The medical sector is among those where employees are exposed to the highest levels of contaminants. Protection in this sector is not only designed for workers but also the patients to avert cross-contamination. Several components make up a PPE ensemble in healthcare settings.
The common ones include the appropriate footwear, coats, gloves, and headgear. In the surgical areas, however, medical gowns are essential. The gowns provide an effective liquid barrier against a patient’s fluid and are the primary elements that minimize the risk of occupationally acquired infections (OAI).
When browsing the available safety clothing online, there are several classes of medical gowns you will come across. These medical gown levels denote their level of protection and ease the choice of an appropriate one based on the risk of infection in your work area.
Here’s more information on these barrier levels.
Medical gowns in level one undergo a water impact penetration tests called the AATCC 42. This measures the resistance of the gown’s material to water penetration using a single spray contact
To be classified in level one, the medical gown should have a water impact penetration result of less than 4.5 grams. Materials with results of above 4.5 grams are considered non-protective and thus of no use in the medical sector. The level one gowns offer the lowest barrier protection.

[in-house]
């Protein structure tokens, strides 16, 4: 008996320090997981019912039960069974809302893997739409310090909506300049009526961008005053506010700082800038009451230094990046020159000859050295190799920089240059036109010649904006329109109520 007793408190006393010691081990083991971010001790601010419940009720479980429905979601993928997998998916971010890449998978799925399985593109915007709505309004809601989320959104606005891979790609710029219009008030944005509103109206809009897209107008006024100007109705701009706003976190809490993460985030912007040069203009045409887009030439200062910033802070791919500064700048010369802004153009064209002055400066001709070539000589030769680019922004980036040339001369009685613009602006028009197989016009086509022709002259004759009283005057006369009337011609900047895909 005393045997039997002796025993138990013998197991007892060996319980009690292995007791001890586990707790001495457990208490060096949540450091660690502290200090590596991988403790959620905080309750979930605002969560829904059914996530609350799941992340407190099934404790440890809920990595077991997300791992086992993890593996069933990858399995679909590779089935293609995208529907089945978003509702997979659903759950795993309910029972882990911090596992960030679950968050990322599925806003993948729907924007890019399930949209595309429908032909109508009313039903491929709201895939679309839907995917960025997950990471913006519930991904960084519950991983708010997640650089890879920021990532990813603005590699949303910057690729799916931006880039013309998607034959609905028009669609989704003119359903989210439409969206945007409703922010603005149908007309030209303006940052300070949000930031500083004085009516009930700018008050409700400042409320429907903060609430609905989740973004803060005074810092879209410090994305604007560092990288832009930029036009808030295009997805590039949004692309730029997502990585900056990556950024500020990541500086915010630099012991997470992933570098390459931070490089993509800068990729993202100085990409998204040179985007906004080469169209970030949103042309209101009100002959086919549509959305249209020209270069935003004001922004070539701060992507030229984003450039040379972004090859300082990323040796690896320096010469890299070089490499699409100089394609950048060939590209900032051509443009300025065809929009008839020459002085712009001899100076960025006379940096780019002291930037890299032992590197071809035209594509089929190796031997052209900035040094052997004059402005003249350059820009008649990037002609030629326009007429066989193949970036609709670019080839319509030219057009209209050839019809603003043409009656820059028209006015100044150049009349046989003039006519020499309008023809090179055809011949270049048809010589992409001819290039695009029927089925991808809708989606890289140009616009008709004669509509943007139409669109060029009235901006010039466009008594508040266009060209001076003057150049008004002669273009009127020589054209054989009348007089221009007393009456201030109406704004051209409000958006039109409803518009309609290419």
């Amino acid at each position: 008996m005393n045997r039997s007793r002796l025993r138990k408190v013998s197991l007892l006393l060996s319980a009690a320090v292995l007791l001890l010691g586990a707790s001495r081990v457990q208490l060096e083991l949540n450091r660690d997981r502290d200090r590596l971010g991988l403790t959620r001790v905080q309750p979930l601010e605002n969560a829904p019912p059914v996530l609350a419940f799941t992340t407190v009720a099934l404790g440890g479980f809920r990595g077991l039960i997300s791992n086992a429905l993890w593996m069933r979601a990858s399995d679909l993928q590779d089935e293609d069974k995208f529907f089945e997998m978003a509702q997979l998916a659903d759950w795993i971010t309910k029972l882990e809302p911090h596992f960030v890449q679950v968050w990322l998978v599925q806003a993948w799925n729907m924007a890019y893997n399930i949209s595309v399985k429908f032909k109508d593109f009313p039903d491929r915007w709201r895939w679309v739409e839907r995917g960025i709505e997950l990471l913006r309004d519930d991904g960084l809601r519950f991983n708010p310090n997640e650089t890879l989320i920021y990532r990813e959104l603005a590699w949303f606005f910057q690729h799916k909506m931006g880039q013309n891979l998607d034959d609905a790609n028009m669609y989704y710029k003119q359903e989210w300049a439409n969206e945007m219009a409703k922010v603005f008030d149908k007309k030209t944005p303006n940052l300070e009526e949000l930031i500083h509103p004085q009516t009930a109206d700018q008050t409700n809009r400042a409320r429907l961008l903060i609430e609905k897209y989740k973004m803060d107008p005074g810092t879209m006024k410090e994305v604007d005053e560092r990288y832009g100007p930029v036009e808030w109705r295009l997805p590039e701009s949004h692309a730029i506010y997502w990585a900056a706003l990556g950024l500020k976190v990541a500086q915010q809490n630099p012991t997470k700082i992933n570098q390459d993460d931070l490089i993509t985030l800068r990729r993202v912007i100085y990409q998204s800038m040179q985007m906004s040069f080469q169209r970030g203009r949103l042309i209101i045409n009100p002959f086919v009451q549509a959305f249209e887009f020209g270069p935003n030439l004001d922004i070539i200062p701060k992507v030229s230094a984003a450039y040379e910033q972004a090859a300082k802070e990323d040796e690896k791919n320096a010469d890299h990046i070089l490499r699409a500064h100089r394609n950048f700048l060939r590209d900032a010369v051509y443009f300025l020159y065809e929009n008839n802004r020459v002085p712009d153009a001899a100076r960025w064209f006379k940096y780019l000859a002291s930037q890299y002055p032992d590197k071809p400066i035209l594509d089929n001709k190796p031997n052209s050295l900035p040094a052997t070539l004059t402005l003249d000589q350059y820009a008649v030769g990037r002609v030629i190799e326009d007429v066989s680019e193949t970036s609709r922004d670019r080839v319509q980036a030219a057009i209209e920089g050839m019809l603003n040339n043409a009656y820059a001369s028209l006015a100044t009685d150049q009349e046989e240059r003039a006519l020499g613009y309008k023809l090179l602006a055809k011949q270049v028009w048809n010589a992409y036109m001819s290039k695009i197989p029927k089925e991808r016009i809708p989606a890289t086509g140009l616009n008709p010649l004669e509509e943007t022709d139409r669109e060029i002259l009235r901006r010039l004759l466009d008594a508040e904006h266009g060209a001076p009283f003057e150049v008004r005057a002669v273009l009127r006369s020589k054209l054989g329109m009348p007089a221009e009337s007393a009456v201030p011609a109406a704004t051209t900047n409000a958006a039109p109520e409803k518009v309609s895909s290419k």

Medical gowns in level two undergo the AATCC 127 test, also called the hydrostatic head test besides the AATCC 42. The hydrostatic head test will measure the water penetration resistance of your material when placed under increased pressure.
The materials used for level two medical gowns should have results of more than 20cm that denote an adequate resistance to liquids under pressure. Their water impaction penetration levels should be less than one gram.
Medical gowns in this class undergo the hydrostatic head and water impact penetration tests. To be used in level three gowns, the materials should attain a water impact test result of less than one gram.
Their hydrostatic head test results should be more than 50cm. This means they can provide a barrier to body fluids under higher pressure than level two gowns.
Here, the material is impervious and will be subjected to the ASTM F1671 (blood barrier test). This will test the material’s resistance to the penetration of synthetic blood when in constant contact. The artificial blood sample will be placed on the material for at least an hour.
Any strikethrough within this period means the material is unsuitable for level four gowns. The material will also be subjected to viral barrier tests. This measures its resistance to the passage of microorganisms for at least an hour.
Any penetration within this timeframe means the material is not suited for level four gowns. Level four gowns are used in major surgical procedures.
Your medial gowns should be suitable with your employee’s degree of anticipated exposure and task. It is, nonetheless, easy to get confused by the labeling of your gowns when buying them.